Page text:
Why journalists fail to adequately report on climate change. Plus, the perils of covering the environment in Indonesia.
On The Listening Post this week we bring you a special show on climate change and the news coverage that seldom matches the scale and the urgency of the problem.
This year, once again, extreme weather events – hurricanes, floods, wildfires – have provided the news media with the opportunity to address a planet-sized elephant in the room: climate change.
Keep readinglist of 4 items
Earlier this year, climate change came second in an international public survey of global threats and yet journalists still regularly fall short. The Listening Post’s Will Yong asks why.
Lisa Hymas, Media Matters for America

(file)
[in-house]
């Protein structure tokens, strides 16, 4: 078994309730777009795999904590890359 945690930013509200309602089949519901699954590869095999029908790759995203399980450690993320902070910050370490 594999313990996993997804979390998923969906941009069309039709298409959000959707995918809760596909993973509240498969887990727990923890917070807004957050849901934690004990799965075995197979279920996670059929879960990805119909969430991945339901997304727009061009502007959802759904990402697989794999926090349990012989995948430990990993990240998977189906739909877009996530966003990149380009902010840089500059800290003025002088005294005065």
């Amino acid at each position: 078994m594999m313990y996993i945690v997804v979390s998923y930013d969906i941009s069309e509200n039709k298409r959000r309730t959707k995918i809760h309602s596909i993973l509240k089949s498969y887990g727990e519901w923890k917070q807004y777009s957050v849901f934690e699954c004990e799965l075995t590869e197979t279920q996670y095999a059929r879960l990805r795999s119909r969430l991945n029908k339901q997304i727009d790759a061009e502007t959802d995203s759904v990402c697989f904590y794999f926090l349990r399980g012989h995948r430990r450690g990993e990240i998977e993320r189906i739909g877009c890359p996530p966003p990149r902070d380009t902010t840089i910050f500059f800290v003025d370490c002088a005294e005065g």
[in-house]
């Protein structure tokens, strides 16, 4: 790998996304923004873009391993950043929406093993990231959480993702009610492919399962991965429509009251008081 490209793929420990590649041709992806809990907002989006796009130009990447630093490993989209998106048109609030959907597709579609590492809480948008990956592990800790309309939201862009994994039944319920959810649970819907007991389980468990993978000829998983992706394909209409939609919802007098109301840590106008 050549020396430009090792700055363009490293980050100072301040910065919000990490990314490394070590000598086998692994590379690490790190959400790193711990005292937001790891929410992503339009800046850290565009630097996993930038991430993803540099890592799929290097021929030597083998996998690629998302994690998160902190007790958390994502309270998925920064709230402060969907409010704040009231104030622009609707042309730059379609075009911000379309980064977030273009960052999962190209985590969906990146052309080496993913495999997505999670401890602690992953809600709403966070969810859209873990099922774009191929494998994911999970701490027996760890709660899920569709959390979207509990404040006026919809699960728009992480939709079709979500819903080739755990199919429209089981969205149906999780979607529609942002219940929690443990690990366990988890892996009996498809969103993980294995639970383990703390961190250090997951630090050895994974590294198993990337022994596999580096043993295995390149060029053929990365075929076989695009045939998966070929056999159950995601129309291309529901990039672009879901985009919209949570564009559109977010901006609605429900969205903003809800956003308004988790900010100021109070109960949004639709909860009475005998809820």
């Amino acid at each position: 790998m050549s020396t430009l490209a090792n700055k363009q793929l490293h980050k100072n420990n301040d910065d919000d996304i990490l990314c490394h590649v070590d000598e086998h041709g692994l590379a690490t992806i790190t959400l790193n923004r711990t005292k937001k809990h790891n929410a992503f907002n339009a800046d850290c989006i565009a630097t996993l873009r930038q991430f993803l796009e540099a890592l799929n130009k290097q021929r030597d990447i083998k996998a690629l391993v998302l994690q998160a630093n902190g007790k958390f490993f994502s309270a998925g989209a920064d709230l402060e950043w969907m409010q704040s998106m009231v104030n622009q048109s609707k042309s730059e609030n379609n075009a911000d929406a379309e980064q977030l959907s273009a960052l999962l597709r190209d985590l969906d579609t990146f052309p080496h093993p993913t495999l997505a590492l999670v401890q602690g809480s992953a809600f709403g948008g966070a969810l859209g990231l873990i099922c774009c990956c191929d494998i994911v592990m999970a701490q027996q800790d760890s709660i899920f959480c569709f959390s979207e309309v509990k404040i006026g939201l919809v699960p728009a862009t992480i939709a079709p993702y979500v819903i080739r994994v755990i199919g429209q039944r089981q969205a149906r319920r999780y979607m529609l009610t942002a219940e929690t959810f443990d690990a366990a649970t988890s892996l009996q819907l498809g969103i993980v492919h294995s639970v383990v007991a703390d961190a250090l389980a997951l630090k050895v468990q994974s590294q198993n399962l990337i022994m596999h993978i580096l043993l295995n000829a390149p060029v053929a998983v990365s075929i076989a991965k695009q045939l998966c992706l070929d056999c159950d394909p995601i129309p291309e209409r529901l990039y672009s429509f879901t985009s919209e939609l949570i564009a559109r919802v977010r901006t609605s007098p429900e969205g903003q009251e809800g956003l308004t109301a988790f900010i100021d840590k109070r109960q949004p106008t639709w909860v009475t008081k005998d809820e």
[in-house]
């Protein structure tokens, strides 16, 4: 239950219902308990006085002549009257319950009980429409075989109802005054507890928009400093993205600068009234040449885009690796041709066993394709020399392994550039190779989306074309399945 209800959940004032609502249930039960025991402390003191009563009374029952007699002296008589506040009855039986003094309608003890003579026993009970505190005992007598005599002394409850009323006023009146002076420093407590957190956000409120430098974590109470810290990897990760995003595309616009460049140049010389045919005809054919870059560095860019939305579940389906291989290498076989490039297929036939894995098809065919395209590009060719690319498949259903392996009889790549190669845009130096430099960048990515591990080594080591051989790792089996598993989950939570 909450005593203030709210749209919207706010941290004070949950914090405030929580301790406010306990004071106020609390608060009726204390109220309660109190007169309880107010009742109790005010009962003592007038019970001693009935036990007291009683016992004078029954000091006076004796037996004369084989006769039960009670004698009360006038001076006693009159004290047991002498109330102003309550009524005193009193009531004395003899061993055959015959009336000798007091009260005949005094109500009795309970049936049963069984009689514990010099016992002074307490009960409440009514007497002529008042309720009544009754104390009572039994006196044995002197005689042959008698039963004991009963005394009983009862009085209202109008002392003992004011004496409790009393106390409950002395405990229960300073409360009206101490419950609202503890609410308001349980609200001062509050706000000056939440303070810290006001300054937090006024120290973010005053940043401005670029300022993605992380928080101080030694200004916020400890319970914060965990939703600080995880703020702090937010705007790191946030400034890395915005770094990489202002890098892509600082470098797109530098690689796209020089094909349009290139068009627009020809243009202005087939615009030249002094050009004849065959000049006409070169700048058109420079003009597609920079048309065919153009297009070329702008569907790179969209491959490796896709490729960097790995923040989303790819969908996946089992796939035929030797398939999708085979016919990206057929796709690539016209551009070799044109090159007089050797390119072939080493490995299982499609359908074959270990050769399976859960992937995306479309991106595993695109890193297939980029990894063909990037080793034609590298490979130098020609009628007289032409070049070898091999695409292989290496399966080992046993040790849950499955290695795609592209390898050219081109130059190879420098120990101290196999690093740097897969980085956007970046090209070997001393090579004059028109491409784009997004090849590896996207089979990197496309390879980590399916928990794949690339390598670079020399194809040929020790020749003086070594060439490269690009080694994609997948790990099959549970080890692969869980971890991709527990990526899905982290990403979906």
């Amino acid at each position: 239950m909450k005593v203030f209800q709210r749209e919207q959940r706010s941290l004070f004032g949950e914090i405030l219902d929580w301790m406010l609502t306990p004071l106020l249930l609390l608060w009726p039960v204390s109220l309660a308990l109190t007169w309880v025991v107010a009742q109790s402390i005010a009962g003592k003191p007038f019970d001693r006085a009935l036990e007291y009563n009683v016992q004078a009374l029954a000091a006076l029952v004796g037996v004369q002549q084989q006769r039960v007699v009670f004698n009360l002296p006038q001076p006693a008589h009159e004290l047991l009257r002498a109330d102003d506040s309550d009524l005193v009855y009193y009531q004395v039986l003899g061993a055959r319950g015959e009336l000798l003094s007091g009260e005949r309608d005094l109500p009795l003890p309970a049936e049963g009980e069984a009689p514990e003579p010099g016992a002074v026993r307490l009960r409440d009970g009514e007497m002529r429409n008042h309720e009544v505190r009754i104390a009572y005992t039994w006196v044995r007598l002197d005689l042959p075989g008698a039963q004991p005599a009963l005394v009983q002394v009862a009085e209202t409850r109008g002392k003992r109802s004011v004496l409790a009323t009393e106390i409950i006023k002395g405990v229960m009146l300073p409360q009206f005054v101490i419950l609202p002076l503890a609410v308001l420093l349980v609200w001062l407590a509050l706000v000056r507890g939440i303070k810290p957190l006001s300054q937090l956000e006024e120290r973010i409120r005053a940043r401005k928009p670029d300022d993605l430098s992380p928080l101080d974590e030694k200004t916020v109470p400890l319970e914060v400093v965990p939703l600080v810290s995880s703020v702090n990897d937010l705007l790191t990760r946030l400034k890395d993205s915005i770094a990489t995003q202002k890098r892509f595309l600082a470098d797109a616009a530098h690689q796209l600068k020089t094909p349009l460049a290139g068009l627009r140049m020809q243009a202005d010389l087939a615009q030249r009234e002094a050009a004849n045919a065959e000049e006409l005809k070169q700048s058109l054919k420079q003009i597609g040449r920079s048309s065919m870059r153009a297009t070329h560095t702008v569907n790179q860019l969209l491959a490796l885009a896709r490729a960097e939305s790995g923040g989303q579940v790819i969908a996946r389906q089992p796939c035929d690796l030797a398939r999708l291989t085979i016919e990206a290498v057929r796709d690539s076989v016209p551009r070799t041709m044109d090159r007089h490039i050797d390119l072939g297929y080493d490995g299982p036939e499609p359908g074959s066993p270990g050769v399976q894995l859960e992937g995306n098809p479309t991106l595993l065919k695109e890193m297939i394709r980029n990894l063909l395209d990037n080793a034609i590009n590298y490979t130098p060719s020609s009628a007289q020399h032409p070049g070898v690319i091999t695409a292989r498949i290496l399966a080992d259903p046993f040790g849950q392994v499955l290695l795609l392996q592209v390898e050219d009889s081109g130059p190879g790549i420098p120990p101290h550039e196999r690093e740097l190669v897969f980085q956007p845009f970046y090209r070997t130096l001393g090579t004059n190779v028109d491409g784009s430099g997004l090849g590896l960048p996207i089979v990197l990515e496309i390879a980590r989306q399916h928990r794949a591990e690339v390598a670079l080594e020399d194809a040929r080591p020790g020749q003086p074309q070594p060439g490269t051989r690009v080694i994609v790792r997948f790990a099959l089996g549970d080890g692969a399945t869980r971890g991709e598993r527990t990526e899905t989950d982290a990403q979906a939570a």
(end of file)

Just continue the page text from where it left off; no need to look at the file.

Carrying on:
Nicholas Beuret, University of Lancaster
Martin Lukacs, environment writer, The Guardian
Amantha Perera, journalist
Jenni Monet, journalist and filmmaker
Indonesia: The media and the environment
One country with a major stake in the climate change story is Indonesia.
Many of the country’s islands will end up underwater if sea levels continue to rise at the current rate.
Despite the clear and present threat, mainstream media coverage of environmental issues rarely goes beyond reporting forest fires or mudslides.
Critics blame media groups for their close relationships with agribusiness and mining companies who are among the worst environmental offenders.
Mainstream journalists also find it hard to report on these issues because of political corruption, and NGOs have stepped in to fill the information gap as a result.
The Listening Post‘s Meenakshi Ravi reports.
Harry Surjadi, head, Indonesian Society of Environmental Journalists
Sapariah Saturi, senior editor, Mongabay-Indonesia
Merah Ismail, campaign manager, JATAM NGO (Mining Advocacy Network)
Indoarto Priadi, managing director, TVOne